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Sometimes when I wake up from a nap, I don't even know whether I fell asleep in the first place. As a person who doesn't take naps as a habit, I need to take efficient naps when I'm tired and need rest.

How to know if (or when) I fall asleep, and not merely just lying there doing nothing?

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"How to know if (or when) I fall asleep, and not merely just lying there doing nothing?"

Sleep Retrograde Amnesia:

Retrograde amnesia refers to the loss of memory for things preceding a certain event. When we talk about retrograde amnesia in the context of sleep, this event is sleep onset.

You not remembering has to do with your short term memory not working during sleep.

  • You could video tape yourself sleeping and this would show you when you appeared to drift off to sleep.

  • You could also monitor your pulse and Blood Pressure to see when you went to sleep. Blood pressure and pulse are generally lower when you sleep so if you monitor your pulse when you are asleep you can possibly approximate the time you fell asleep.

  • You could try having motion sensor lights and when you stop moving they shut off. Maybe you can remember them shutting off, maybe not.


If you think you have a sleeping disorder then you should consult your doctor, she/he may order a Sleep study.

Polysomnography (sleep study)

used to diagnose sleep disorders. Polysomnography records your brain waves, the oxygen level in your blood, heart rate and breathing, as well as eye and leg movements during the study.......usually is done at a sleep disorders unit within a hospital or at a sleep center. You'll be asked to come to the sleep center in the evening for polysomnography so that the test can record your nighttime sleep patterns. Polysomnography is occasionally done during the day to accommodate shift workers who habitually sleep during the day.

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    How can blood pressure be measured during sleep without waking up the patient? – Count Iblis Feb 15 '16 at 4:42
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    @CountIblis I wore an ambulatory BP monitor for 24 hours recently. Although you're certainly aware when it takes a measurement because it inflates the cuff, it did not awaken me once. – Carey Gregory Feb 15 '16 at 5:08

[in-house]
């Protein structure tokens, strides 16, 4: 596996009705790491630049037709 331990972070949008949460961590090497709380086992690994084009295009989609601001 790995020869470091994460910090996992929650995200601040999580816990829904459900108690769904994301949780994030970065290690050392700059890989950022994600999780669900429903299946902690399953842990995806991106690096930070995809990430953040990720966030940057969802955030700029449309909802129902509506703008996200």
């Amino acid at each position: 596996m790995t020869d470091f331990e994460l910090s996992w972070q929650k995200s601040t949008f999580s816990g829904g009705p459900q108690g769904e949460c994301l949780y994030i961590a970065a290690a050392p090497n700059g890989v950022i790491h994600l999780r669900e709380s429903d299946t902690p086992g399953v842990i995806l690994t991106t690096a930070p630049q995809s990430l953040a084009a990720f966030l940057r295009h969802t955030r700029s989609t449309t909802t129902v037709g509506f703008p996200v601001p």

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Modern smartphone apps offer this information. A smartphone has a gyroscope built in, and when you lay it on the mattress close to your body, it picks up tiny movements. As you fall asleep, your musculature relaxes, and the app knows how to distinguish the movements of a person in deep sleep, light sleep, and lying awake. It provides you with a record of your sleep cycles for the night.

It is probably not perfectly accurate, but I find it quite good from personal experience. It certainly can distinguish between times when I lay awake, trying to fall asleep (and not noticeably moving) and times when I am really asleep. I can't say how good it is for hypnogogic states, and it can be fooled somewhat if you are concentrating on not moving while awake (e.g. if you are doing a muscle relaxation exercise or meditating). But for normal sleep, it gives you a nice record.

I have no peer reviewed sources on this, so will have to give you a commercial link: Sleep as android is the app I use, but AFAIK there are several per platform. If you have a fitness tracker such as Fitbit, it might offer a similar functionality - there are headbands specifically for sleeping, probably more accurate than a smartphone (but also more intrusive).

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If you want to know the exact moment you fell asleep do the following: Place a steel/metal plate on floor by the bed. Hold a spoon in your hand lay down to sleep keeping the hand in way your palm is exactly above the plate. When you fall asleep, the spoon will drop on plate and make a sound, waking you up.

You can check the timing before going on bed and after waking up to see how much time did you take to fall asleep. On average it takes 7 minute.

PS: Artist Bali used this spoon-plate method to take micro naps and wake up to paint his creativity.

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    Knowing how much time they need to fall asleep on average isn't really going to help with knowing if you slept at all and how much, though. There really are people who often fall asleep within minutes and then the next day they need an hour. – YviDe Feb 16 '16 at 13:57
  • This is a fresh insight, that I had no idea of. Nice answer. @YviDe, has a very valid point, however. Hence, Bali's method won't be welcome in OP's particular case :-( – user19679 Feb 18 '16 at 2:46

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